Although women make up 48 percent of the U.S. workforce, they comprise only 24 percent of the Science, Technology, Engineering and Mathematics (STEM) workforce. There’s no doubt that STEM is a rapidly growing field. The U.S. Department of Labor estimates that by 2018, there will be at least 2.4 million jobs in STEM-related fields. While the U.S. lags behind in STEM fields, ranking 25th in math and 17th in science among international peers, the trick is getting students interested and excited about STEM. According to a 2011 Microsoft STEM survey, the key is letting STEM engagement begin early on in a student’s life.
Gender equality has always been a core issue for the United Nations. Science and gender equality are both vital for the achievement of the internationally agreed development goals, including the 2030 Agenda for Sustainable Development. Over the past 15 years, the global community has made a lot of effort in inspiring and engaging women and girls in science. Unfortunately, women and girls continued to be excluded from participating fully in science. According to a study conducted in 14 countries, the probability for female students of graduating with a Bachelor’s degree, Master’s degree and Doctor’s degree in science-related field are 18%, 8% and 2% respectively, while the percentages of male students are 37%, 18% and 6%.
On 15 December 2015, the General Assembly adopted the resolution A/RES/70/212 (draft A/70/474/Add.2), deciding to proclaim 11 February of each year of the International Day of Women and Girls in Science. The United Nations invites all Member States, all organizations and bodies of the United Nations system and other international and regional organizations, the private sector and academia, as well as civil society, including non-governmental organizations and individuals, to observe the International Day of Women and Girls in Science in an appropriate manner, including through education and public awareness-raising activities, in order to promote the full and equal participation of women and girls in education, training, employment and decision-making processes in the sciences, eliminate all discrimination against women, including in the field of education and employment, and overcome legal, economic, social and cultural barriers thereto by, inter alia, encouraging the development of science education policies and programming, including school curricula, as appropriate, to encourage greater participation of women and girls, promote career development for women in science and recognize the achievements of women in science.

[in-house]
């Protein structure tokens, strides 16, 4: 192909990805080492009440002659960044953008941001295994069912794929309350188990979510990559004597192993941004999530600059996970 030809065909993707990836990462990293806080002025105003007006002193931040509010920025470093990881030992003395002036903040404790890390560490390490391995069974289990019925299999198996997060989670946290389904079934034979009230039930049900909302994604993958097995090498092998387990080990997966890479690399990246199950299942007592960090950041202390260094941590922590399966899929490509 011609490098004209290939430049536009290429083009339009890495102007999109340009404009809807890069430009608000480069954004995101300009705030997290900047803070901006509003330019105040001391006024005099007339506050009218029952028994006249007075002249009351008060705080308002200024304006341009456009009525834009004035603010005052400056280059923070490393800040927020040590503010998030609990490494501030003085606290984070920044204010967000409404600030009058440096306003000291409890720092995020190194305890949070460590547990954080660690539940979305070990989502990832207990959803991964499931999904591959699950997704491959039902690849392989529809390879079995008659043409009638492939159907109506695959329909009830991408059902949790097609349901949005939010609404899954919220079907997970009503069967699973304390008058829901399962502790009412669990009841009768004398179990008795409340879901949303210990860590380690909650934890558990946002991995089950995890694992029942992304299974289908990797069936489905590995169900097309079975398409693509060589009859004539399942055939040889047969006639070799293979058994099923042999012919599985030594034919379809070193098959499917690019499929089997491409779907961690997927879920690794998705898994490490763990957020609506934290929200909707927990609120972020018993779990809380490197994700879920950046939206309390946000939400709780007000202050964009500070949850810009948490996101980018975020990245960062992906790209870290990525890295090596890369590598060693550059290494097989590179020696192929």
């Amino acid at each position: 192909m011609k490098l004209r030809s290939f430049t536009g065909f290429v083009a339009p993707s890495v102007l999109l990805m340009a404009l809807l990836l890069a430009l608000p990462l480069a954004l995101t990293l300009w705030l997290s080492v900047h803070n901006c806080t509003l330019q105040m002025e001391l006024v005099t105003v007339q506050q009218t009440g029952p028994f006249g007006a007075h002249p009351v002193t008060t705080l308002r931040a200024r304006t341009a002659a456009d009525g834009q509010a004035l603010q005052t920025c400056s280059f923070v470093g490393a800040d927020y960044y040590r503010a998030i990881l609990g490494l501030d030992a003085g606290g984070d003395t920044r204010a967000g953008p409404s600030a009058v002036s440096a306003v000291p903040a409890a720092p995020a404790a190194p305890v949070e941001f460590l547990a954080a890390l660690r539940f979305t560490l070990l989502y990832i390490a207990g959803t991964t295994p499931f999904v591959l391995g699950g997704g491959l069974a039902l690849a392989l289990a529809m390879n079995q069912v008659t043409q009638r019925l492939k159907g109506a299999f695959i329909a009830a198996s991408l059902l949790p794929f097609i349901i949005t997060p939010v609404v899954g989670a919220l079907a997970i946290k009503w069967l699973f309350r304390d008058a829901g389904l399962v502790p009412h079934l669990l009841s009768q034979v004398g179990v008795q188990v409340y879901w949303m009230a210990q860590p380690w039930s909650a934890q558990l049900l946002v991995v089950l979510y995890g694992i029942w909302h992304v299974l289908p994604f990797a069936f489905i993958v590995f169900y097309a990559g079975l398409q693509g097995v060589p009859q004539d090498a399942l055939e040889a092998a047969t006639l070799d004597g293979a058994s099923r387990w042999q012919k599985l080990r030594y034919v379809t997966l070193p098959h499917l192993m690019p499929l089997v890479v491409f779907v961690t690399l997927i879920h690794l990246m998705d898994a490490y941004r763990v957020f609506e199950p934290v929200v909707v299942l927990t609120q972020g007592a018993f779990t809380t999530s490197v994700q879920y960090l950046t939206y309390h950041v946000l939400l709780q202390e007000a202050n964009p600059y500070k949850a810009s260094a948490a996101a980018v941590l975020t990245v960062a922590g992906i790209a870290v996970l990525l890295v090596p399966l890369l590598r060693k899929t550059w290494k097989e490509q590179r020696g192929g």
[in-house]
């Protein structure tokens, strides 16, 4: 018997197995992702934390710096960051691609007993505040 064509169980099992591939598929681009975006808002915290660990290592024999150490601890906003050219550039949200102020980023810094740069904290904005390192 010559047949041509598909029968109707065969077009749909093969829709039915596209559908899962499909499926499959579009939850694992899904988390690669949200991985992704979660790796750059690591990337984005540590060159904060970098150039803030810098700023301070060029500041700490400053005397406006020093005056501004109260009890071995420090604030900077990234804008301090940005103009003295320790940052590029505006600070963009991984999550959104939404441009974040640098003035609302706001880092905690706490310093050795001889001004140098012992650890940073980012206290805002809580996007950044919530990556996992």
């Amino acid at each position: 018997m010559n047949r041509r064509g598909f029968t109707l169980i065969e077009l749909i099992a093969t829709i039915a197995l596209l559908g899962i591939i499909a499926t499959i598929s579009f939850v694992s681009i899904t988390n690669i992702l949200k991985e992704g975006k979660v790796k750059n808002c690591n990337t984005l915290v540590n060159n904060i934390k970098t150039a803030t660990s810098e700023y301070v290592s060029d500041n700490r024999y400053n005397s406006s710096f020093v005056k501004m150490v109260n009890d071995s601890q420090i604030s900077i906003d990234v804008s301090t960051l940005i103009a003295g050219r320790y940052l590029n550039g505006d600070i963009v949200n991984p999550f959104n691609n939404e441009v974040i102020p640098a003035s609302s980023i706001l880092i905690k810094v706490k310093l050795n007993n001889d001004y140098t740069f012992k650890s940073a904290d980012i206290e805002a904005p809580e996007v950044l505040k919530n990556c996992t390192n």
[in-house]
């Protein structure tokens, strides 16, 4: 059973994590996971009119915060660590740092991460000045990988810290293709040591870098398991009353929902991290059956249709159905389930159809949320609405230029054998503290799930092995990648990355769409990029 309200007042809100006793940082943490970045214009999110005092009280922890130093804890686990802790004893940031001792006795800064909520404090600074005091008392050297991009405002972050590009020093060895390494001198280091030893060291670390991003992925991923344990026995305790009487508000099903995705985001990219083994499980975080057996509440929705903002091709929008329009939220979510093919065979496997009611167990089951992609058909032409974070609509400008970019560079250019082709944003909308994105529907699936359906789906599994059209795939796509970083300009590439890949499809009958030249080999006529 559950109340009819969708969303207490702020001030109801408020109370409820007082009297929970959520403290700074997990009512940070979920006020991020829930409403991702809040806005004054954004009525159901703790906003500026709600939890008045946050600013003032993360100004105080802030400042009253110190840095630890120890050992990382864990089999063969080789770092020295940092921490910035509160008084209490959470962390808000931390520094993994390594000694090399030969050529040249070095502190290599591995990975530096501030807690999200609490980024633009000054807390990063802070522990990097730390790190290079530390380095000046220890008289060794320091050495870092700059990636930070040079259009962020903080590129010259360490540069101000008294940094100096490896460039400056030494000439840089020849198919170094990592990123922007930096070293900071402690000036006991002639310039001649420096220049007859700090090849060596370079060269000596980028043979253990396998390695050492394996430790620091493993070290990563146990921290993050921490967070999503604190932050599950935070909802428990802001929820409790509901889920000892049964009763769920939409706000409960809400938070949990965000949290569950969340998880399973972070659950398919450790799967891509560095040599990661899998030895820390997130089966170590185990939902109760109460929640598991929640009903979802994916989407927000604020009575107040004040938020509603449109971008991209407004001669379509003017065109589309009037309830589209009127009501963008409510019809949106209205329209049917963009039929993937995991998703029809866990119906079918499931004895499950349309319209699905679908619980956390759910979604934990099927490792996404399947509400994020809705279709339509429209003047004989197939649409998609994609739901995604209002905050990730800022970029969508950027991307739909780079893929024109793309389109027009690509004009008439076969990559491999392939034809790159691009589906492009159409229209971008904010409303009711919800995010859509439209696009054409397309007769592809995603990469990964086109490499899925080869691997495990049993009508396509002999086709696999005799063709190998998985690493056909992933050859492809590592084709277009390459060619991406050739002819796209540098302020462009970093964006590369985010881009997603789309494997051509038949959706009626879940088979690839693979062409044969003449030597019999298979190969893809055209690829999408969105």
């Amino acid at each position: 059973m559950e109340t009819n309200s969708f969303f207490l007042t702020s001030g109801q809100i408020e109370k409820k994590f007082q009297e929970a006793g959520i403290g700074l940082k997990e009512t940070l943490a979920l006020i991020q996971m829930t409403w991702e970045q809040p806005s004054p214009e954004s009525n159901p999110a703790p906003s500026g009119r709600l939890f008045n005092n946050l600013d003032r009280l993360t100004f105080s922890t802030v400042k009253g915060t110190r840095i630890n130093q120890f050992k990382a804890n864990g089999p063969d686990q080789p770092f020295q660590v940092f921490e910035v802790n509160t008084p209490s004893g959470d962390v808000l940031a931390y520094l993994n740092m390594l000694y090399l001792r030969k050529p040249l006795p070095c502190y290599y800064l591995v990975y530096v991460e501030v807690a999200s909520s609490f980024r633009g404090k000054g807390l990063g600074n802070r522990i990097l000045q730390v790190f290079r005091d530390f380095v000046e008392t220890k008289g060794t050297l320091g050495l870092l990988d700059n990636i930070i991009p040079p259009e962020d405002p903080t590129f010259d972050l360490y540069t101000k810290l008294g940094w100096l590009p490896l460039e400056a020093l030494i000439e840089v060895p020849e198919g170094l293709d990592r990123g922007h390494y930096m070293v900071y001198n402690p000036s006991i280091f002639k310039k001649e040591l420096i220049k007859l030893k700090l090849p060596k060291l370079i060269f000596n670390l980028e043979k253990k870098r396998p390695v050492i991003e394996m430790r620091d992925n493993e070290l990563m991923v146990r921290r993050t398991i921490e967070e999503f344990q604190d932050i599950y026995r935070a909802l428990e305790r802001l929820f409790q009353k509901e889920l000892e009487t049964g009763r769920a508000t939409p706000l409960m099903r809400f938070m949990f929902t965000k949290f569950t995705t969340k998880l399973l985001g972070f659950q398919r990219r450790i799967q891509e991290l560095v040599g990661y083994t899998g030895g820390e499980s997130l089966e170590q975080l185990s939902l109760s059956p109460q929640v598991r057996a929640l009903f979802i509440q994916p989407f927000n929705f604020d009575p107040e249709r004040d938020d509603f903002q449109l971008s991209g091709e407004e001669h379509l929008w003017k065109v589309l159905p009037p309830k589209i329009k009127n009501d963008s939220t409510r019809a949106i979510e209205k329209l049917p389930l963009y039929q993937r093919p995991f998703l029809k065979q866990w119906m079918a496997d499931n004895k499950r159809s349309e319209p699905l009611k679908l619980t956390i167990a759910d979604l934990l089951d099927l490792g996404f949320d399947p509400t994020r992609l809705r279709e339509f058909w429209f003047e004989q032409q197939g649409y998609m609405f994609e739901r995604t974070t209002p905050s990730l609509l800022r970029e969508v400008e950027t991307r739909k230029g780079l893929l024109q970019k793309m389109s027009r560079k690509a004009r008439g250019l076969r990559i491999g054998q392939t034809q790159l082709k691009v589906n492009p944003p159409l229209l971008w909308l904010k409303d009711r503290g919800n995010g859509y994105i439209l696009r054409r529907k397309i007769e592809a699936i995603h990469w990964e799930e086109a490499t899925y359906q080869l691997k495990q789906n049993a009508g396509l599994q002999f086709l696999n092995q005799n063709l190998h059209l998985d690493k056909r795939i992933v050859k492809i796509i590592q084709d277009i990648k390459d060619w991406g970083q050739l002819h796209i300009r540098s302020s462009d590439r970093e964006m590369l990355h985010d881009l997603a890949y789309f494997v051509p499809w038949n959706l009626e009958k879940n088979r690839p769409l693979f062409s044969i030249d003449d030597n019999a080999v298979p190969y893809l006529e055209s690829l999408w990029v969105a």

Facts to Know about Women and STEM:
Girls need to believe that academic abilities improve with hard work and effort. A 2007 Institute of Education Sciences Practice Guide recommended teachers use growth mindset theory to redress the stereotype that their male counterparts are more suited for STEM fields.
Role models work. Astronaut Sally Ride, fossil hunter Mary Anning, geneticist Barbara McClintock, scientist Rosalind Franklin, mathematician Ada Lovelace, Fields Medal winner Maryam Mirzakhani– there are many choices.
Calculus can make a difference. Girls who take calculus in high school are three times more likely to major in a science or engineering field than those who do not.
Source: reasoningmind.org | un.org